Every January there are a whole host of Art and Antique Fairs in NYC. One of my favorites is the Metro Curates Show. This event features dealers that together present a broad eclectic selection: Ethnographic Art, 20th century Modernist abstract paintings, folk art, as well as new work by contemporary artists.
Constantine Karron, Untitled, 1940’s
ink on paper, 16 x 13 in.
Picture courtesy of Ricco Maresca Gallery
In the Ricco Maresca Gallery booth I found this amazing grid of drawings made in the 1940’s by Constantine Karron. These intricate works were all handmade using basic drafting tools. All but one of the 16 drawings are circles or regular polygons. The elaborate decorations feature rotational symmetries of varying degrees up to 16-fold. The precision and detail in these drawings is amazing. The only work that does not feature a circle or a regular polygon and has only 2-fold rotational symmetry is the drawing in the third column from the left, and is the third down from the top of the grid. This is a drawing of an irregular 16-sided polygon (hexadecagon) that has both horizontal and vertical lines of reflection symmetry. Ricco Maresca Gallery is displaying and selling these works as a group. Although each of the drawings is very interesting on its own, together they have an even more powerful visual impact.
Annette Cords, “Combined Operations”, 2012
handwoven jacquard tapestry
Picture courtesy of Umbrella Arts
Annette Cords’ handwoven jacquard tapestry “Combined Operations” from 2012 was on display at the Umbrella Arts booth. I was immediately drawn into their space when I saw the geodesic spheres woven into this work. Cords also creates paintings and installations all dealing with systems of information and physics. The geometry of the spheres are quite clear but the jacquard weaving technique gives the lines a nice sketch quality. The lunar background gives the work an ethereal presence.
I spoke with Umbrella Arts gallerist and curator Margaret Bodell about my interest in Art and Mathematics and she gave me a preview of some of the amazing work that will be featured in the next show at their gallery in lower Manhattan. The exhibition is titled “Off the Grid” and it will take place from February 5th to February 28th. I will definitely be heading downtown to see and review the show. I know already there will be art with interesting Mathematical connections.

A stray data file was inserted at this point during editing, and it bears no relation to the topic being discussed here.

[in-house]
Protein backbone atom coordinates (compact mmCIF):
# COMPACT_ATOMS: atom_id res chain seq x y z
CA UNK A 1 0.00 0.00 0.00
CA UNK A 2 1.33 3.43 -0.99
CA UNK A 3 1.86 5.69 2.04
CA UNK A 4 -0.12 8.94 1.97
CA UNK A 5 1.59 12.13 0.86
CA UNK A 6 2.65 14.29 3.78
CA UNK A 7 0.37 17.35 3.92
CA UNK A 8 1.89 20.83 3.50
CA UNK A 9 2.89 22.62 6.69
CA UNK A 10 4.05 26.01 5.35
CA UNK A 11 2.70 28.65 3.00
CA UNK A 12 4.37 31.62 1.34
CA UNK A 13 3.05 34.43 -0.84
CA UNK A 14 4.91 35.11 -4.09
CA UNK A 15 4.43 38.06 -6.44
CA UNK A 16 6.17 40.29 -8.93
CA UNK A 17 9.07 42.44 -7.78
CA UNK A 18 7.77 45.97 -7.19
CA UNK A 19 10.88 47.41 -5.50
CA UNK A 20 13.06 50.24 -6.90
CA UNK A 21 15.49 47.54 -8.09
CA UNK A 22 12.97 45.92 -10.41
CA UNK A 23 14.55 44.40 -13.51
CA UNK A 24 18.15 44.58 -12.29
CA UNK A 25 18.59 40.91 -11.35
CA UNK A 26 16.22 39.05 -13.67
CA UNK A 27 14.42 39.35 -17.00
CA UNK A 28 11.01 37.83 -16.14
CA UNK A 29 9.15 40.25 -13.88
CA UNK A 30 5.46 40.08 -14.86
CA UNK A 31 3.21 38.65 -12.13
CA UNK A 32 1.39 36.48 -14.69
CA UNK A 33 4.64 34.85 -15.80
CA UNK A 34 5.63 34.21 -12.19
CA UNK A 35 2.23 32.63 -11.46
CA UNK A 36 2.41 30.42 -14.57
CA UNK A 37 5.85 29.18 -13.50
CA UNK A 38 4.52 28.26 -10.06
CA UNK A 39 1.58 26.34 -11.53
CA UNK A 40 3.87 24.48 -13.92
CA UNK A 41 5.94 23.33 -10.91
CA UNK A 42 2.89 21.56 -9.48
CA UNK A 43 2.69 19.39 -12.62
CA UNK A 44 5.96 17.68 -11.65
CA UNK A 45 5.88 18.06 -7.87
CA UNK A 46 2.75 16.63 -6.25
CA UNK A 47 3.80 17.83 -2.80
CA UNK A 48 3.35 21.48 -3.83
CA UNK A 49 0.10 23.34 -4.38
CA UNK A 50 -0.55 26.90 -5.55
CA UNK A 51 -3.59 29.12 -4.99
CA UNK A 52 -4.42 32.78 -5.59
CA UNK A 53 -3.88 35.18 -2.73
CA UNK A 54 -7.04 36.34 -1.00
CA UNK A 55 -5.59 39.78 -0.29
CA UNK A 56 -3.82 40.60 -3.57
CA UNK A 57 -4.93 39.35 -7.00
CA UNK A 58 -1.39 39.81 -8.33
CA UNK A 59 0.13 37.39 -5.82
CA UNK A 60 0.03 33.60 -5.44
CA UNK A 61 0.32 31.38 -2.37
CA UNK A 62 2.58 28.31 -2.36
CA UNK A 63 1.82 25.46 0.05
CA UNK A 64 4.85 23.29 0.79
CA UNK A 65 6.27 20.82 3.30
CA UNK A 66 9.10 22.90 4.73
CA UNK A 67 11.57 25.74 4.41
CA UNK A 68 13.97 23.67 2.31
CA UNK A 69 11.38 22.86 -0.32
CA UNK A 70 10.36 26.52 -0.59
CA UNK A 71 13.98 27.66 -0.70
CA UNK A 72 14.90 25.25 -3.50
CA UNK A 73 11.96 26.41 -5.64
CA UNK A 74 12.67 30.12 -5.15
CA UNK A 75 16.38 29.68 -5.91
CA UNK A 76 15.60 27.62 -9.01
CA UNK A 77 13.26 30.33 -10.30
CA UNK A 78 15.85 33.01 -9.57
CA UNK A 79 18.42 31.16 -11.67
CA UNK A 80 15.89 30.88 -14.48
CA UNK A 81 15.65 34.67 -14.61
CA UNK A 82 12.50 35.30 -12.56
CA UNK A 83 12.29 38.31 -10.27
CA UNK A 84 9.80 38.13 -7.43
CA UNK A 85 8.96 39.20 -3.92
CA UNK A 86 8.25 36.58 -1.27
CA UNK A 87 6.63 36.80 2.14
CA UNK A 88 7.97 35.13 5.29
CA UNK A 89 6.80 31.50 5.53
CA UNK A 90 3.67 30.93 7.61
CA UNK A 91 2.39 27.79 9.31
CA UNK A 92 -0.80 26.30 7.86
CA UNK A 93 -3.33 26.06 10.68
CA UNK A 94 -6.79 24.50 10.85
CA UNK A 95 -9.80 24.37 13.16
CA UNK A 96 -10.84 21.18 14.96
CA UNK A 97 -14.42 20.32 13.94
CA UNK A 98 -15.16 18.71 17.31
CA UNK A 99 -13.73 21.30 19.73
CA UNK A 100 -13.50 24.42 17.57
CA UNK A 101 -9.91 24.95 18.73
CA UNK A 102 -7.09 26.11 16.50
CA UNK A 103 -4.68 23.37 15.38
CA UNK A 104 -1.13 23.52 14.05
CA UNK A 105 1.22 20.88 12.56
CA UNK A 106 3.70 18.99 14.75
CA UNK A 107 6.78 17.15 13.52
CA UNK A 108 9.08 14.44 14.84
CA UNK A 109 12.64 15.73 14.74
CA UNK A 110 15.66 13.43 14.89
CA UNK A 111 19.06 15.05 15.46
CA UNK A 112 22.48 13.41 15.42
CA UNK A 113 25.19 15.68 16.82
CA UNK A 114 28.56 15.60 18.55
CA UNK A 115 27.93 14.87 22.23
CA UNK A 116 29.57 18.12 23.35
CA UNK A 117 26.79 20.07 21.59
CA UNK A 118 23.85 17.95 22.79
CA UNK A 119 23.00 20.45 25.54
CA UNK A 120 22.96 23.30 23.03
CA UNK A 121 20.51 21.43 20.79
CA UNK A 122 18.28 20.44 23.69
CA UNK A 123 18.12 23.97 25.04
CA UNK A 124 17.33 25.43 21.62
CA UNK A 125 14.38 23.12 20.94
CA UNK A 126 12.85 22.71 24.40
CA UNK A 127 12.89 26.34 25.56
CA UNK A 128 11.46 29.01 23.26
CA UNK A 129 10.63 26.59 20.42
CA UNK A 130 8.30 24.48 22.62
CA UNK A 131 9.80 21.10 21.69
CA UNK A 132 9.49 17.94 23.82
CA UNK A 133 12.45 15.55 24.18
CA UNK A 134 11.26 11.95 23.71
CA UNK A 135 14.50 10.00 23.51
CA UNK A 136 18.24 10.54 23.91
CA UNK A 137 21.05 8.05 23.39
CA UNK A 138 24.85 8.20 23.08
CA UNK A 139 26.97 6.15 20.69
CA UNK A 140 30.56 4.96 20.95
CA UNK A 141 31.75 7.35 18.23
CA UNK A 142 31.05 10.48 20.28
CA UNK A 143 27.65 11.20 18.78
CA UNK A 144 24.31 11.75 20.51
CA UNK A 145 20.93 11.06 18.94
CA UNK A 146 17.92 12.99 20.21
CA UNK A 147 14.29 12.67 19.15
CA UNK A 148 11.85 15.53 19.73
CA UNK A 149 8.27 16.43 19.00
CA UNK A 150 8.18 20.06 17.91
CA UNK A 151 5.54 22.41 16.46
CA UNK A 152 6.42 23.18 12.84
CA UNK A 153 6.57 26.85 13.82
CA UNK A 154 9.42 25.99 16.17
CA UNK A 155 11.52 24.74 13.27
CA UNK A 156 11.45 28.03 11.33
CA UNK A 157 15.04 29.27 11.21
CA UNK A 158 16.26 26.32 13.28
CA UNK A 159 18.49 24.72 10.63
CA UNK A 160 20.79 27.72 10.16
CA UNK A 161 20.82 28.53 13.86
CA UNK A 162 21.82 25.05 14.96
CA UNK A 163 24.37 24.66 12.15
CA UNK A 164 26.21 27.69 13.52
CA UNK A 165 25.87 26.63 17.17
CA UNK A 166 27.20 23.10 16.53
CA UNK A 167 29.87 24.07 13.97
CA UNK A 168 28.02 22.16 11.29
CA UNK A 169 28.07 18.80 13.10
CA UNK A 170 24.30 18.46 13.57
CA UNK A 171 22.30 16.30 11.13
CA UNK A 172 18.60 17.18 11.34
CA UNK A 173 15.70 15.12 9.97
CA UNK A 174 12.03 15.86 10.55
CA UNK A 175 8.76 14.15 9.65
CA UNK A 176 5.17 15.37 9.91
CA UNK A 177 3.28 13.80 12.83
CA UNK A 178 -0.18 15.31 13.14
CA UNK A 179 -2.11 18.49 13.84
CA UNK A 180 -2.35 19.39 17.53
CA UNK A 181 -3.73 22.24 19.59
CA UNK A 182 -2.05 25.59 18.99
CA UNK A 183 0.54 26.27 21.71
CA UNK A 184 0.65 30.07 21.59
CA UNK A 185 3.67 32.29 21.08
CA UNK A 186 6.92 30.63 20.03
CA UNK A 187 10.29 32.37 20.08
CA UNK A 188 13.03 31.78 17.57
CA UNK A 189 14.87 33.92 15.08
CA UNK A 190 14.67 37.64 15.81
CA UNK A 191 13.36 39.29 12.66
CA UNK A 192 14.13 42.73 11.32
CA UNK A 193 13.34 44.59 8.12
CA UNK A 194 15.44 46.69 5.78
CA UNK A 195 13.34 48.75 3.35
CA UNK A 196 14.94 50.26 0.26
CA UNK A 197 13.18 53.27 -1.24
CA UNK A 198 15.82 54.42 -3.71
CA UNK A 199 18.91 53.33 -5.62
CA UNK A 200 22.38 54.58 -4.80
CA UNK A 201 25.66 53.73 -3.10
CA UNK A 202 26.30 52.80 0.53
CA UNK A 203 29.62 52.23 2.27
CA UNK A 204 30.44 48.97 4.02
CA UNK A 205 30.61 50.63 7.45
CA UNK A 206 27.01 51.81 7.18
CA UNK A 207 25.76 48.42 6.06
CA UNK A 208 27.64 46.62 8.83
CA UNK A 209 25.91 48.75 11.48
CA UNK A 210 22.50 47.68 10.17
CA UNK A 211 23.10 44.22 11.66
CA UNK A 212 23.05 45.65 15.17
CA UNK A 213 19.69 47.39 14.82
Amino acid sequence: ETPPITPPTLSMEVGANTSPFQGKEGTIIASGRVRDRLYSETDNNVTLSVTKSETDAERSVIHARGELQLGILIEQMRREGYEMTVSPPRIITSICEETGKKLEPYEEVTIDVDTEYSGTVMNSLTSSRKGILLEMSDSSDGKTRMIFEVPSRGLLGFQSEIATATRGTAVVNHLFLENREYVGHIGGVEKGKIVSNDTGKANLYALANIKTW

The David Zwirner Gallery’s 20th Street branch in Chelsea is presenting a large show of the work by one of the most influential Dutch artists of the last half of the twentieth century, Jan Schoonhoven. A member of the Nul Groep in Holland, Schoonhoven was connected to the international art movement “ZERO Group”. The artist members of these groups worked to develop a type of art that was more objective then the more emotionally expressive art created after WWII. Schoonhoven established techniques to create monochromatic wall sculptures that relied on clean geometric lines to explore form,light, and shadows.
Jan Schoonhoven – “R70-28” – 1970
The rectangular grids like the ones seen in “R70-28” from 1970 are probably the types of structures that became most famous. A square relief sculpture with 5 columns with ten rows each. The white walls are the grid lines, creating rectangles with a 1:2 ratio of height to width. The exhibition at David Zwirner is quite inclusive and includes works on paper, earlier geometric work, as well as work featuring more complex geometry.
Schoonhoven used latex paint, paper, cardboard and wood to assemble these sculptures. The hand of the artist has given these 3-D spaces an ageless quality. Although the geometry is all straight edges there is a softness to the lines of these shadow boxes.
Jan Schoonhoven – “R69-33”
The work “R69-33” from 1969 has a rather complex pattern made up of trapezoidal surfaces. They are positioned into rows with horizontal axes of symmetry. The longer side of each trapezoid is closest to the viewer. This work offers a dramatic example of Schoonhoven’s use of shadows.
Jan SChoonhoven – “Diagonalen” – 1967
“Diagonalen” from 1967 is one of my favorite pieces in the show. The grid format is intact but by bisecting each grid square on alternating diagonals the artist has created a lattice of right triangles. One of the most exciting elements of Schoonhoven’s wall sculptures is that they change depending on the angle from which you see the art. As the viewer moves around the gallery the shadows are changing.